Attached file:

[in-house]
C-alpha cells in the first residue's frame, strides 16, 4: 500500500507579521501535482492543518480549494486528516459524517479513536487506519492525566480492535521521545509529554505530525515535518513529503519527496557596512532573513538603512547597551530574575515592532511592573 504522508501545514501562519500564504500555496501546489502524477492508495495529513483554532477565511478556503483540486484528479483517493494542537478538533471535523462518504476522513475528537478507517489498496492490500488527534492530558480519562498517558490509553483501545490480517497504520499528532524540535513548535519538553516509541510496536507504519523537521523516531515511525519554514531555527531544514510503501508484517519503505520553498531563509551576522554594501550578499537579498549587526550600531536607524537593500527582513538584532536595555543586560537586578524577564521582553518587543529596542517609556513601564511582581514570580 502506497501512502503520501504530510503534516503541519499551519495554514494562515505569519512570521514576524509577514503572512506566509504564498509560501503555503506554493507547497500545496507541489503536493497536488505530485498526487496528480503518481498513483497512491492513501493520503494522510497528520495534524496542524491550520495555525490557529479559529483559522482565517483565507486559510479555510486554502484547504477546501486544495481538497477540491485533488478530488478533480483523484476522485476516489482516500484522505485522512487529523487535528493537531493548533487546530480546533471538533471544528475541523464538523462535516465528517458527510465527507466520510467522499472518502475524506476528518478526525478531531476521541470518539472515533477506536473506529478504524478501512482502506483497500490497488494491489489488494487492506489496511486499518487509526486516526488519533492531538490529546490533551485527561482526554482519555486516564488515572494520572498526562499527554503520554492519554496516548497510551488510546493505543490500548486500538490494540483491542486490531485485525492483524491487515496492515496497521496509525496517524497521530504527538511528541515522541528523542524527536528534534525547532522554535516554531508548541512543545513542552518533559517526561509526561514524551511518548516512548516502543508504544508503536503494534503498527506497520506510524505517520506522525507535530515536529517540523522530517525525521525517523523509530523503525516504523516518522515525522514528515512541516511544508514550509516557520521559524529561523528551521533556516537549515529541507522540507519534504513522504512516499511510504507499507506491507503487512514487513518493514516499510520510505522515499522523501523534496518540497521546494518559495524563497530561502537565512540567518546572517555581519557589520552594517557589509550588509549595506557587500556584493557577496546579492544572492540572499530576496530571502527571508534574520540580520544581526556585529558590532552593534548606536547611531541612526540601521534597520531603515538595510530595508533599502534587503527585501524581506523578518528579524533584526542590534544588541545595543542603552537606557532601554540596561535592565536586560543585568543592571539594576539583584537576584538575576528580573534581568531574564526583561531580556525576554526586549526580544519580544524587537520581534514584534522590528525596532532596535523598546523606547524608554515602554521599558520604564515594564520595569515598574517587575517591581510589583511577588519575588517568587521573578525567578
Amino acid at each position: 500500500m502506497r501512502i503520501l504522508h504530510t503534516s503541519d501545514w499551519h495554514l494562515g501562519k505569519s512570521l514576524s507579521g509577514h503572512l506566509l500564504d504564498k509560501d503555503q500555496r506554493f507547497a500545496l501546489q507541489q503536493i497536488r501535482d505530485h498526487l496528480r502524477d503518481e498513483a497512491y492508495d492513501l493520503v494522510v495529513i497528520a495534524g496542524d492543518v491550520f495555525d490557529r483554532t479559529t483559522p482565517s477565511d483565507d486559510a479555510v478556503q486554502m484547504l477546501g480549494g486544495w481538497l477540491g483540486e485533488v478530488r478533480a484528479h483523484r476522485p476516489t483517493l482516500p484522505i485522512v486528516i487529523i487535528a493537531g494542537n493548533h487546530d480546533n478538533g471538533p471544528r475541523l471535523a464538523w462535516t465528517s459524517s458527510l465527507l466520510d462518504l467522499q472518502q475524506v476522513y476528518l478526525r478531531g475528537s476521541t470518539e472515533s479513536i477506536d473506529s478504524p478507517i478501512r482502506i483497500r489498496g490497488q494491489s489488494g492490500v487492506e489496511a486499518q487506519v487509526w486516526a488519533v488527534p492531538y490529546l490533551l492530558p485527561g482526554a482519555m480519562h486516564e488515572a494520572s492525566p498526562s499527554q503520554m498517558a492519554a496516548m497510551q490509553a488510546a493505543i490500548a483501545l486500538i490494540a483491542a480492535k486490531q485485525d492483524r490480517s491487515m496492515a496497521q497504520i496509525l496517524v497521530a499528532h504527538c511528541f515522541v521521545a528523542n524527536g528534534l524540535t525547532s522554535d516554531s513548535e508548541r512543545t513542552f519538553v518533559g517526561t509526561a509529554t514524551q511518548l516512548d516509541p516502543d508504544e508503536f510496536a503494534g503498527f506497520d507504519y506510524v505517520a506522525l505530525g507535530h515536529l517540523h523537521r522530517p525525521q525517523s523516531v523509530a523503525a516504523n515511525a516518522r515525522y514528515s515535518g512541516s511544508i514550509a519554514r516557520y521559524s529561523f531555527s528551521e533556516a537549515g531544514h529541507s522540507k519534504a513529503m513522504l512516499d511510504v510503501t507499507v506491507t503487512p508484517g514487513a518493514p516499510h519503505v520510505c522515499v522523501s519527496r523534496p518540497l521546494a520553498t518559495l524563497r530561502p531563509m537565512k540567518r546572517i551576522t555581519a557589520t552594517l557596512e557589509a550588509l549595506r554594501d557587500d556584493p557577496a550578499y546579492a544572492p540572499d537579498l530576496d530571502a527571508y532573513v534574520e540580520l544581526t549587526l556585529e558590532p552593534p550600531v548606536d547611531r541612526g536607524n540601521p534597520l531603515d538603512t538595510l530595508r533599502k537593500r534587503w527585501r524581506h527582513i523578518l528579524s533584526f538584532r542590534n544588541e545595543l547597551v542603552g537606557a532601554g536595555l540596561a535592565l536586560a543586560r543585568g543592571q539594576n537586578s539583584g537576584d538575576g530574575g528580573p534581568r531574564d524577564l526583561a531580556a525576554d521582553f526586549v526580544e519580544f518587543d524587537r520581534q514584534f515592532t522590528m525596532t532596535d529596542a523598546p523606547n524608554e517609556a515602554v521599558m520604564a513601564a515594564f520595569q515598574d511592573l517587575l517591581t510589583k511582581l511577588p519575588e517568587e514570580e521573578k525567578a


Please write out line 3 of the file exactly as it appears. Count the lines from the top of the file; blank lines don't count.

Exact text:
Amino acid at each position: 500500500m502506497r501512502i503520501l504522508h504530510t503534516s503541519d501545514w499551519h495554514l494562515g501562519k505569519s512570521l514576524s507579521g509577514h503572512l506566509l500564504d504564498k509560501d503555503q500555496r506554493f507547497a500545496l501546489q507541489q503536493i497536488r501535482d505530485h498526487l496528480r502524477d503518481e498513483a497512491y492508495d492513501l493520503v494522510v495529513i497528520a495534524g496542524d492543518v491550520f495555525d490557529r483554532t479559529t483559522p482565517s477565511d483565507d486559510a479555510v478556503q486554502m484547504l477546501g480549494g486544495w481538497l477540491g483540486e485533488v478530488r478533480a484528479h483523484r476522485p476516489t483517493l482516500p484522505i485522512v486528516i487529523i487535528a493537531g494542537n493548533h487546530d480546533n478538533g471538533p471544528r475541523l471535523a464538523w462535516t465528517s459524517s458527510l465527507l466520510d462518504l467522499q472518502q475524506v476522513y476528518l478526525r478531531g475528537s476521541t470518539e472515533s479513536i477506536d473506529s478504524p478507517i478501512r482502506i483497500r489498496g490497488q494491489s489488494g492490500v487492506e489496511a486499518q487506519v487509526w486516526a488519533v488527534p492531538y490529546l490533551l492530558p485527561g482526554a482519555m480519562h486516564e488515572a494520572s492525566p498526562s499527554q503520554m498517558a492519554a496516548m497510551q490509553a488510546a493505543i490500548a483501545l486500538i490494540a483491542a480492535k486490531q485485525d492483524r490480517s491487515m496492515a496497521q497504520i496509525l496517524v497521530a499528532h504527538c511528541f515522541v521521545a528523542n524527536g528534534l524540535t525547532s522554535d516554531s513548535e508548541r512543545t513542552f519538553v518533559g517526561t509526561a509529554t514524551q511518548l516512548d516509541p516502543d508504544e508503536f510496536a503494534g503498527f506497520d507504519y506510524v505517520a506522525l505530525g507535530h515536529l517540523h523537521r522530517p525525521q525517523s523516531v523509530a523503525a516504523n515511525a516518522r515525522y514528515s515535518g512541516s511544508i514550509a519554514r516557520y521559524s529561523f531555527s528551521e533556516a537549515g531544514h529541507s522540507k519534504a513529503m513522504l512516499d511510504v510503501t507499507v506491507t503487512p508484517g514487513a518493514p516499510h519503505v520510505c522515499v522523501s519527496r523534496p518540497l521546494a520553498t518559495l524563497r530561502p531563509m537565512k540567518r546572517i551576522t555581519a557589520t552594517l557596512e557589509a550588509l549595506r554594501d557587500d556584493p557577496a550578499y546579492a544572492p540572499d537579498l530576496d530571502a527571508y532573513v534574520e540580520l544581526t549587526l556585529e558590532p552593534p550600531v548606536d547611531r541612526g536607524n540601521p534597520l531603515d538603512t538595510l530595508r533599502k537593500r534587503w527585501r524581506h527582513i523578518l528579524s533584526f538584532r542590534n544588541e545595543l547597551v542603552g537606557a532601554g536595555l540596561a535592565l536586560a543586560r543585568g543592571q539594576n537586578s539583584g537576584d538575576g530574575g528580573p534581568r531574564d524577564l526583561a531580556a525576554d521582553f526586549v526580544e519580544f518587543d524587537r520581534q514584534f515592532t522590528m525596532t532596535d529596542a523598546p523606547n524608554e517609556a515602554v521599558m520604564a513601564a515594564f520595569q515598574d511592573l517587575l517591581t510589583k511582581l511577588p519575588e517568587e514570580e521573578k525567578a